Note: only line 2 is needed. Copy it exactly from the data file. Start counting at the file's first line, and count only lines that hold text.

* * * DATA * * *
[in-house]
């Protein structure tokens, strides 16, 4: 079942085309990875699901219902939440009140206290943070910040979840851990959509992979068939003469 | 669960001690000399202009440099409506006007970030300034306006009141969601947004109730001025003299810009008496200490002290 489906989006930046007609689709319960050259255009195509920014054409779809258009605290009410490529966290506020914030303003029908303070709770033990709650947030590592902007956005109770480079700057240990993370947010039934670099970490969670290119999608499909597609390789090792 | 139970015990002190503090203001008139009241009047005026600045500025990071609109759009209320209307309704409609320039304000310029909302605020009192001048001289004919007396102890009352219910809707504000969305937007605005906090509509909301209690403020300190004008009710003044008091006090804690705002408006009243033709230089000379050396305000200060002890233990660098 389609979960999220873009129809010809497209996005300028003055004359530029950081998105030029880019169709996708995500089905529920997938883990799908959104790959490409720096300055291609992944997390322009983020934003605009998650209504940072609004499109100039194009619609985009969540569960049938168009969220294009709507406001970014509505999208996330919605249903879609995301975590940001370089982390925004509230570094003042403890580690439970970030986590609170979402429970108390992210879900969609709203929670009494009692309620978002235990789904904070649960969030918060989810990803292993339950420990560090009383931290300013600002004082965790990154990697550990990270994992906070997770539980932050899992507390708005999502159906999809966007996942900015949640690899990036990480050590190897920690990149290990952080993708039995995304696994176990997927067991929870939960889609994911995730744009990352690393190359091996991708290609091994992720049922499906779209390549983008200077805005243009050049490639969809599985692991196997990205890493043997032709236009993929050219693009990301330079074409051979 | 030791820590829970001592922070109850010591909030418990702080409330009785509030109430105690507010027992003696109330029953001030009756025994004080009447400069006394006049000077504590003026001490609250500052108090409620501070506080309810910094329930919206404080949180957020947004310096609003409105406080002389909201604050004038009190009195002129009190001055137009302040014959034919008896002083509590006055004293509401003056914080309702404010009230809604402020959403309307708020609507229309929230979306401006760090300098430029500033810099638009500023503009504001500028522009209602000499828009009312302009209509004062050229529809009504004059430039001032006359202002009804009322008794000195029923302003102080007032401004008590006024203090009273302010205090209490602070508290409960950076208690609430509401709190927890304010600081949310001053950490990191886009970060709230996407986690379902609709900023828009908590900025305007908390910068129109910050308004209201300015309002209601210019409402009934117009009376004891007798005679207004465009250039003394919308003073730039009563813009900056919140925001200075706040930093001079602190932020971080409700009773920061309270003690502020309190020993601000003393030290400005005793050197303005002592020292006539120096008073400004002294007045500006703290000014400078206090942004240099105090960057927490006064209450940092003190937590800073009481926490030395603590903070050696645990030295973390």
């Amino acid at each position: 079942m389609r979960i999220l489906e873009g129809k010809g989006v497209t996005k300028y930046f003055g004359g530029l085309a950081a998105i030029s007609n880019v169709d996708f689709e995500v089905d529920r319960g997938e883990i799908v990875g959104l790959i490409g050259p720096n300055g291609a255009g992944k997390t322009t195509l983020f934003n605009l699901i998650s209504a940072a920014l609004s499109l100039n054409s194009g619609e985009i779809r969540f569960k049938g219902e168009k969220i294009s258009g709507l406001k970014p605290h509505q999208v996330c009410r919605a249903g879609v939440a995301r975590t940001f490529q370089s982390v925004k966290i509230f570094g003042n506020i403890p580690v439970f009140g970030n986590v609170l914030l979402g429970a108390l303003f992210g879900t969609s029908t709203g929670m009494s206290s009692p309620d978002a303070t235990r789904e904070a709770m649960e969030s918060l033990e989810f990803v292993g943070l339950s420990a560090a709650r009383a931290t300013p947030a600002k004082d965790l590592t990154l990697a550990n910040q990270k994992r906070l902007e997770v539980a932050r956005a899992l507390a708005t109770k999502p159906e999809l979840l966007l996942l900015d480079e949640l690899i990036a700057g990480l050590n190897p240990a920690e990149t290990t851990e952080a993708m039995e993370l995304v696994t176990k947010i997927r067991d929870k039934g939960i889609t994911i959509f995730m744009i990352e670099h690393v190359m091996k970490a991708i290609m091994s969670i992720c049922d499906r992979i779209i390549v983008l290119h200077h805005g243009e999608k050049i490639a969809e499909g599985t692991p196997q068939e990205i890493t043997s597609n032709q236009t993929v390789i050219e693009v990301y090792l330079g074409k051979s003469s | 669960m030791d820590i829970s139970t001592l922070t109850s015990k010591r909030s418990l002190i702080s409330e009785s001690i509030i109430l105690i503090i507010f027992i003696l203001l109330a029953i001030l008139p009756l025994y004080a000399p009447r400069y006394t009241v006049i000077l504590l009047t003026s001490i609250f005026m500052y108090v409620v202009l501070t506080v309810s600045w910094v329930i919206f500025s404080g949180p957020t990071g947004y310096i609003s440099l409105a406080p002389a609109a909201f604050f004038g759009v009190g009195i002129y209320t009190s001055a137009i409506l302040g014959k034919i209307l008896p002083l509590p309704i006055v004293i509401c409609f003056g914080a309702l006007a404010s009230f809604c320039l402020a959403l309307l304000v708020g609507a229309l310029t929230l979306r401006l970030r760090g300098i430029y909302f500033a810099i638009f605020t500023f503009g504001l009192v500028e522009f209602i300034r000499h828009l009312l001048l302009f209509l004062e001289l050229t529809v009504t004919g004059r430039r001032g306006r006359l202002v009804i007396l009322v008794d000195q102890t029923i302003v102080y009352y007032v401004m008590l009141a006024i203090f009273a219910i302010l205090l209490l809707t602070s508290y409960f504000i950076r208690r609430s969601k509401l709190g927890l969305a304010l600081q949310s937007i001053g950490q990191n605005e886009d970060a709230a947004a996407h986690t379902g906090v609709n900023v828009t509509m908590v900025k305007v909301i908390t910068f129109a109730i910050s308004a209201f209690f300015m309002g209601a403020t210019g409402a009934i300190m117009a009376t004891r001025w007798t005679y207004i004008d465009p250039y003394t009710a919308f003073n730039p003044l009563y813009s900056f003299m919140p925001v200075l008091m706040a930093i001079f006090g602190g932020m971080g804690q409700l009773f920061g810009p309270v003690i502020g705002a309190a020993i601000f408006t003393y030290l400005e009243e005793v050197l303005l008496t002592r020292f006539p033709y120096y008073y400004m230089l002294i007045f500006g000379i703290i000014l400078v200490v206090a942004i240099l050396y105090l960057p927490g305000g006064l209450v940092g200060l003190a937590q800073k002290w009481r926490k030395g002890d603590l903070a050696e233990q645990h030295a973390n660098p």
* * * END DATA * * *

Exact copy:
């Protein structure tokens, strides 16, 4: 079942085309990875699901219902939440009140206290943070910040979840851990959509992979068939003469 | 669960001690000399202009440099409506006007970030300034306006009141969601947004109730001025003299810009008496200490002290 489906989006930046007609689709319960050259255009195509920014054409779809258009605290009410490529966290506020914030303003029908303070709770033990709650947030590592902007956005109770480079700057240990993370947010039934670099970490969670290119999608499909597609390789090792 | 139970015990002190503090203001008139009241009047005026600045500025990071609109759009209320209307309704409609320039304000310029909302605020009192001048001289004919007396102890009352219910809707504000969305937007605005906090509509909301209690403020300190004008009710003044008091006090804690705002408006009243033709230089000379050396305000200060002890233990660098 389609979960999220873009129809010809497209996005300028003055004359530029950081998105030029880019169709996708995500089905529920997938883990799908959104790959490409720096300055291609992944997390322009983020934003605009998650209504940072609004499109100039194009619609985009969540569960049938168009969220294009709507406001970014509505999208996330919605249903879609995301975590940001370089982390925004509230570094003042403890580690439970970030986590609170979402429970108390992210879900969609709203929670009494009692309620978002235990789904904070649960969030918060989810990803292993339950420990560090009383931290300013600002004082965790990154990697550990990270994992906070997770539980932050899992507390708005999502159906999809966007996942900015949640690899990036990480050590190897920690990149290990952080993708039995995304696994176990997927067991929870939960889609994911995730744009990352690393190359091996991708290609091994992720049922499906779209390549983008200077805005243009050049490639969809599985692991196997990205890493043997032709236009993929050219693009990301330079074409051979 | 030791820590829970001592922070109850010591909030418990702080409330009785509030109430105690507010027992003696109330029953001030009756025994004080009447400069006394006049000077504590003026001490609250500052108090409620501070506080309810910094329930919206404080949180957020947004310096609003409105406080002389909201604050004038009190009195002129009190001055137009302040014959034919008896002083509590006055004293509401003056914080309702404010009230809604402020959403309307708020609507229309929230979306401006760090300098430029500033810099638009500023503009504001500028522009209602000499828009009312302009209509004062050229529809009504004059430039001032006359202002009804009322008794000195029923302003102080007032401004008590006024203090009273302010205090209490602070508290409960950076208690609430509401709190927890304010600081949310001053950490990191886009970060709230996407986690379902609709900023828009908590900025305007908390910068129109910050308004209201300015309002209601210019409402009934117009009376004891007798005679207004465009250039003394919308003073730039009563813009900056919140925001200075706040930093001079602190932020971080409700009773920061309270003690502020309190020993601000003393030290400005005793050197303005002592020292006539120096008073400004002294007045500006703290000014400078206090942004240099105090960057927490006064209450940092003190937590800073009481926490030395603590903070050696645990030295973390």